But, Lindauer says, social media platforms do not consistently take responsibility for content, despite the fact that feeds are heavily customized. “Are these sites just platforms like they argue, or are they more responsible for the information they’re sharing?” she says. 

If screening content worked more like copyrighting, Welles says, this would go a long way. Copyright protection is generally very fast and efficient: if a clip from “Game of Thrones” is used in a TikTok video, it doesn’t take long for it to be taken down. But for misogynistic content, “It’s just not a priority in the same kind of way,” Welles says. If it were, and people who are abusive on the internet were banned, and content was screened, it could help give educators and parents more time to have conversations with young people.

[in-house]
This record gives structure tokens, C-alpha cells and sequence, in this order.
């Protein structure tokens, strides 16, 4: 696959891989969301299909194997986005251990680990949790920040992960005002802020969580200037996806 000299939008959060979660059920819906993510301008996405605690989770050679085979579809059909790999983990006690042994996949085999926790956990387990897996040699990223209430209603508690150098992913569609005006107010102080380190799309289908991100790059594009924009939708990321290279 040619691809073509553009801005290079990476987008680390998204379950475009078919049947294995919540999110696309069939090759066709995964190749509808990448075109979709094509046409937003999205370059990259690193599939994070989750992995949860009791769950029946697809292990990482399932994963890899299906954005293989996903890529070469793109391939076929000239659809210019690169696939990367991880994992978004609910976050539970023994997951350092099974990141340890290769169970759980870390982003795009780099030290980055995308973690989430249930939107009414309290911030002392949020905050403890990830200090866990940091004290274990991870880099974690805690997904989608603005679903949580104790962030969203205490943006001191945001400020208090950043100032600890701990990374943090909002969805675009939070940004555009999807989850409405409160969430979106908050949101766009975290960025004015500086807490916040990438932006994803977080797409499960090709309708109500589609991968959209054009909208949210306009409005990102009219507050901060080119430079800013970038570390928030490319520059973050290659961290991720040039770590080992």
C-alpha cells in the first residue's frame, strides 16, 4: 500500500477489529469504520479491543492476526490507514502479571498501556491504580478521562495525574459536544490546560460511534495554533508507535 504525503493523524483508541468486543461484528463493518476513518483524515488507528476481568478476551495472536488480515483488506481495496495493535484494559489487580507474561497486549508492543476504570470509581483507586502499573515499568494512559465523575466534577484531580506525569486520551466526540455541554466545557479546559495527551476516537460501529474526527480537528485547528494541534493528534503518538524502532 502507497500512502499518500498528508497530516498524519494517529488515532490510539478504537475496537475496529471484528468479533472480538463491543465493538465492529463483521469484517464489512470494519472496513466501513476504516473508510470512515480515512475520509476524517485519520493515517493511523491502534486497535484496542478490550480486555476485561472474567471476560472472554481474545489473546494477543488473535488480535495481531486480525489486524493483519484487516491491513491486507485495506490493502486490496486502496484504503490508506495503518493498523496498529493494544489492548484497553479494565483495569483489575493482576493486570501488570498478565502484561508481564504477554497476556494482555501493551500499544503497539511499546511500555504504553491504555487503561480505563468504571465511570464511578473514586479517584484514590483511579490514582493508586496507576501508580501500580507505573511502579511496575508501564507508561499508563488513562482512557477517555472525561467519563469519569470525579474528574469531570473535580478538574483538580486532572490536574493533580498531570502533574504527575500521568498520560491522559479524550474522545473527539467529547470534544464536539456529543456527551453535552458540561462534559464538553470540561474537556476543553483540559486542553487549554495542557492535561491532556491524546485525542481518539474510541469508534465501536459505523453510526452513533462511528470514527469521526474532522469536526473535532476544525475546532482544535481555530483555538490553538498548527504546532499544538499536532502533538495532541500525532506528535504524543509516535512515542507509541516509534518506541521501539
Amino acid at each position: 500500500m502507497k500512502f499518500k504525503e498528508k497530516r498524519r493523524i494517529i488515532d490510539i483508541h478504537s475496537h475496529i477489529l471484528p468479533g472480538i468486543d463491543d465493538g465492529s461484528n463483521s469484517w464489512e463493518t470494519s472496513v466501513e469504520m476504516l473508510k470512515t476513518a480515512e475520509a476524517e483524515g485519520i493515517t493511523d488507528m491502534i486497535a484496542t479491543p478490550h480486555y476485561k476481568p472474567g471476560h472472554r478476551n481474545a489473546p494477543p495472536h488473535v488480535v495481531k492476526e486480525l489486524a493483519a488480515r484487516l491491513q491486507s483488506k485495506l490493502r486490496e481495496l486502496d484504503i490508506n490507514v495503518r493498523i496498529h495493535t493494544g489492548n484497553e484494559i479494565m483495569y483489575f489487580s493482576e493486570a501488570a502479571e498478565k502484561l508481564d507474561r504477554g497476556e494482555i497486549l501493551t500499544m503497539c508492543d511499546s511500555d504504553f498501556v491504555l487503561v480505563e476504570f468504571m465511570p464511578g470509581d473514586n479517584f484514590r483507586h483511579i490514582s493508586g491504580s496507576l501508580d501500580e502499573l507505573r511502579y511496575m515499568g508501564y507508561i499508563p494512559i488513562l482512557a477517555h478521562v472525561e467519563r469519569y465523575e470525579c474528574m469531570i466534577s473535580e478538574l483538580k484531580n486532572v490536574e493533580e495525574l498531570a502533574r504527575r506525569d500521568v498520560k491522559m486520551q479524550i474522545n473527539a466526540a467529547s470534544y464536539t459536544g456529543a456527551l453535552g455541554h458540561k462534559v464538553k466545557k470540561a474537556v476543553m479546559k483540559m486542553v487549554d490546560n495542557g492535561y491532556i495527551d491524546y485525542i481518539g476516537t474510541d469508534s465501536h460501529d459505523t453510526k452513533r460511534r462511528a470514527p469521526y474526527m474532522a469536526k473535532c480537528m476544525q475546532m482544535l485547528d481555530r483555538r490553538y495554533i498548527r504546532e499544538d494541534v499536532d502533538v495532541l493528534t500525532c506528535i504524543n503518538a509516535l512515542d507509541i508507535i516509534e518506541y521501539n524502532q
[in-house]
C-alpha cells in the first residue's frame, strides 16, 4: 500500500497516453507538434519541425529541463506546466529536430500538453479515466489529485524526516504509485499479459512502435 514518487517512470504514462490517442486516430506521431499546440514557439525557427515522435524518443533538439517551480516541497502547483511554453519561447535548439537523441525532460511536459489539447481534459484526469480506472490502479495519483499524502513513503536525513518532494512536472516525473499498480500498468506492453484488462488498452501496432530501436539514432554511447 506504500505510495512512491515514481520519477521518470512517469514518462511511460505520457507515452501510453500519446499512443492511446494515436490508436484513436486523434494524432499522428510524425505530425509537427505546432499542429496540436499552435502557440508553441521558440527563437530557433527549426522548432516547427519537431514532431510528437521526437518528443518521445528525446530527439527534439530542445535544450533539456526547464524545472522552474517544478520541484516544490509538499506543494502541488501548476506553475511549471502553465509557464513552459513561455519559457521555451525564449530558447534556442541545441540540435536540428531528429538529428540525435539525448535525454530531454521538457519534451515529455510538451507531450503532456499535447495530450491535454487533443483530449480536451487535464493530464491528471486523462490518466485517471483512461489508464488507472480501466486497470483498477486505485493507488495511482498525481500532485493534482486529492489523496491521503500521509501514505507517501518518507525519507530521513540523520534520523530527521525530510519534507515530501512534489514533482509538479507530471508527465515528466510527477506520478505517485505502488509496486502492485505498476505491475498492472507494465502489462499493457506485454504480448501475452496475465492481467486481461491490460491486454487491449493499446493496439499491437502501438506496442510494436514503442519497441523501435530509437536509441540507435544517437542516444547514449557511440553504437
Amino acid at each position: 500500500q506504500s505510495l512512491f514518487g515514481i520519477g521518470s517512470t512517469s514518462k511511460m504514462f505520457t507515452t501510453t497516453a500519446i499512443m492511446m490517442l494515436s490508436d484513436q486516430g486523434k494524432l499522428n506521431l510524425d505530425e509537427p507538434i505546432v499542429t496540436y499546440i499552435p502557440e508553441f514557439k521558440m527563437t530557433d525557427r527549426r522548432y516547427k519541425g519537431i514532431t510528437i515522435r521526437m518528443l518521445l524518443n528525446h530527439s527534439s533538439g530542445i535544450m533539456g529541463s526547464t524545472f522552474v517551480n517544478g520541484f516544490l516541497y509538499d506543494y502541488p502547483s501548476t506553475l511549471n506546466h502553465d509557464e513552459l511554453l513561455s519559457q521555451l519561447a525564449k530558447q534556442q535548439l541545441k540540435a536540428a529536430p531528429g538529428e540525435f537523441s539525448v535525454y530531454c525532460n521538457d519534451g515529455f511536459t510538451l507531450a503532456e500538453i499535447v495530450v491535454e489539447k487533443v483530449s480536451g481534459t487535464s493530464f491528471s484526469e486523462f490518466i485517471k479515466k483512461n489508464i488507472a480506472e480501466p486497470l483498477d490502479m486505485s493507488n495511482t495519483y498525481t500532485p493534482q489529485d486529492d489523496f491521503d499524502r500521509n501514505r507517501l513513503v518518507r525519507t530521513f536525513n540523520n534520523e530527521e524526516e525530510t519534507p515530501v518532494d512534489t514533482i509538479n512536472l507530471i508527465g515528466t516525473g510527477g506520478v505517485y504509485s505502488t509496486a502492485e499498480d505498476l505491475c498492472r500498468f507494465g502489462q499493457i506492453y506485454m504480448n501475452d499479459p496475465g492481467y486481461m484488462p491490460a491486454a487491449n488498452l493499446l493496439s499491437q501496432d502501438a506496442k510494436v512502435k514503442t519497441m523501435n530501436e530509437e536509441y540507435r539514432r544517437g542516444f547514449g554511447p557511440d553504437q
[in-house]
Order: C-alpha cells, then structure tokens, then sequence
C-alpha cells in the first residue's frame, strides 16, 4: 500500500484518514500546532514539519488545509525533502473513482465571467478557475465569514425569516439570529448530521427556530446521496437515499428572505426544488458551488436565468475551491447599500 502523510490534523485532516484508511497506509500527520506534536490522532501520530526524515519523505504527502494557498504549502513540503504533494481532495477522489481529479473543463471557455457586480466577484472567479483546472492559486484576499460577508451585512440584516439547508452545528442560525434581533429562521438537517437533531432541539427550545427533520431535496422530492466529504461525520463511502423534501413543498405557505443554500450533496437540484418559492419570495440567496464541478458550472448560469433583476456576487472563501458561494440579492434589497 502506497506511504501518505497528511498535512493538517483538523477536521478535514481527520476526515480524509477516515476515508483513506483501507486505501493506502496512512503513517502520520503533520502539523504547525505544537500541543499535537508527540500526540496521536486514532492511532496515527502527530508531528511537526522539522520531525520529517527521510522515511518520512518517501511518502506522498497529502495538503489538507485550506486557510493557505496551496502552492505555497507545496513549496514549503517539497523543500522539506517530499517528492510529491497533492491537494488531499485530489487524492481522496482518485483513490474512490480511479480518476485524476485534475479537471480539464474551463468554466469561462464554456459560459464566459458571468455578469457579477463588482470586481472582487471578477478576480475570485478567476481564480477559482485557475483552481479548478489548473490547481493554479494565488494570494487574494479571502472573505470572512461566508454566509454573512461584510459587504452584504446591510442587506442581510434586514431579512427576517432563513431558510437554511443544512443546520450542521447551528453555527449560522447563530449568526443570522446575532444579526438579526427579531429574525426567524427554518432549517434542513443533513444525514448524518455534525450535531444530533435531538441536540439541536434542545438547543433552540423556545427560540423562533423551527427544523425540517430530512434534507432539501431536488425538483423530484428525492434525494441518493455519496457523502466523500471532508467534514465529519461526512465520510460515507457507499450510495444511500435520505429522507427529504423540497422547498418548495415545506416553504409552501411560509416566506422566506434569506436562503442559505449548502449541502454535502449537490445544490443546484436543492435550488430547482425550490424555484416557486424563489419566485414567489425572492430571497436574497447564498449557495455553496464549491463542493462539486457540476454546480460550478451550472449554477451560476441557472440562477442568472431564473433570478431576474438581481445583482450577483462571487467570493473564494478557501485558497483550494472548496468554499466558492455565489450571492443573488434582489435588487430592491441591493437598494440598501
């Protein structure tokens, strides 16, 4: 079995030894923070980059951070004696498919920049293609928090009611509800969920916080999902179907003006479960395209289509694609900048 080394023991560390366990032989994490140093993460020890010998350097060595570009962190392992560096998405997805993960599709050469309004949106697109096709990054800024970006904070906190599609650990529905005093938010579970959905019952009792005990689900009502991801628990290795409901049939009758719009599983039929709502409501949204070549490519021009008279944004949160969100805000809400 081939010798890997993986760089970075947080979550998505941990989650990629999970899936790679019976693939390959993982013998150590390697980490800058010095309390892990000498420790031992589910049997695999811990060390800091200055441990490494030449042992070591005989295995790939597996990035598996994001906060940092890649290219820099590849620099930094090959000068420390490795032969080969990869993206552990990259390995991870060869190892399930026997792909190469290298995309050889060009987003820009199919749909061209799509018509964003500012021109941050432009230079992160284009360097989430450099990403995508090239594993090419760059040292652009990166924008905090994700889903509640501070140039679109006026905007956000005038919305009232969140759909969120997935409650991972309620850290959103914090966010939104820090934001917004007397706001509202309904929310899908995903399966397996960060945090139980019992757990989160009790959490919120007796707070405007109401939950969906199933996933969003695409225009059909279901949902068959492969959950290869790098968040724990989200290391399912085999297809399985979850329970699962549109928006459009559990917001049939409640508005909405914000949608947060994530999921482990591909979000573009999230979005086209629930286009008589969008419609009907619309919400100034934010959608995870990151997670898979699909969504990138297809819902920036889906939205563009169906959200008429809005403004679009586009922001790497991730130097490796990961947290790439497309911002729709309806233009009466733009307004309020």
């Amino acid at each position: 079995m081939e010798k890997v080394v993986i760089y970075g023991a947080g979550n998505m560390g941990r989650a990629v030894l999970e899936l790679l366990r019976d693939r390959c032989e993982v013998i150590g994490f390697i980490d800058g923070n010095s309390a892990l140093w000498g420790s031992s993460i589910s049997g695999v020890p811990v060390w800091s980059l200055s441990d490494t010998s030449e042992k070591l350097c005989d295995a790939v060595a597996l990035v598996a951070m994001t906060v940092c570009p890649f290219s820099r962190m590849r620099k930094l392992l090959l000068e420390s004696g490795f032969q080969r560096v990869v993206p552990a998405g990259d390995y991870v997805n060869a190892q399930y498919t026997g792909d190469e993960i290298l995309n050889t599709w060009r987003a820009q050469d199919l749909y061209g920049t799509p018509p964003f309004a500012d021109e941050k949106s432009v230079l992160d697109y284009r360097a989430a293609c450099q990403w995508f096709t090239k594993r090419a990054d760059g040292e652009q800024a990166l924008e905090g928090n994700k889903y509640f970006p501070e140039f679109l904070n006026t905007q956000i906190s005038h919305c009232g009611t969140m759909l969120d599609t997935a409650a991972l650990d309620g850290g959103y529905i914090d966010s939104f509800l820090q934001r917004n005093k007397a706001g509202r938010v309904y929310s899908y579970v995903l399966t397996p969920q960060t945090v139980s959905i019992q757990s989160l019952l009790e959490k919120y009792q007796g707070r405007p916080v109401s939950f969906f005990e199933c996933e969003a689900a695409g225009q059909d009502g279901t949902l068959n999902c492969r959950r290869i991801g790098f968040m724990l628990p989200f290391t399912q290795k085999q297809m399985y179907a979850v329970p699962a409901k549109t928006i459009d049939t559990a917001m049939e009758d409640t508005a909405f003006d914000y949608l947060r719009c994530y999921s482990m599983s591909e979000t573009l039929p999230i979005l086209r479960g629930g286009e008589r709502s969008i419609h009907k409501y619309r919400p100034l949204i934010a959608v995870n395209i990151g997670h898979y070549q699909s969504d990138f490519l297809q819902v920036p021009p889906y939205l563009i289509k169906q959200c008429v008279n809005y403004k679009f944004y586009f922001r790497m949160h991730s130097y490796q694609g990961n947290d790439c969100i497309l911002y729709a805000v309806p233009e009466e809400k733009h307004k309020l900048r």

Of course, fixing social media doesn’t get rid of misogyny. “I would love to be able to say yes, if we just lock down or figure out the social media problem, then misogyny, racism, and homophobia would go away, but that’s not true,” Welles says.

And banning Tate doesn’t get rid of misogyny on the internet. As one teacher wrote on Reddit, “the kids will forget him quickly enough and we will have another fly to swat.”

For media inquiries, please contact media@northeastern.edu.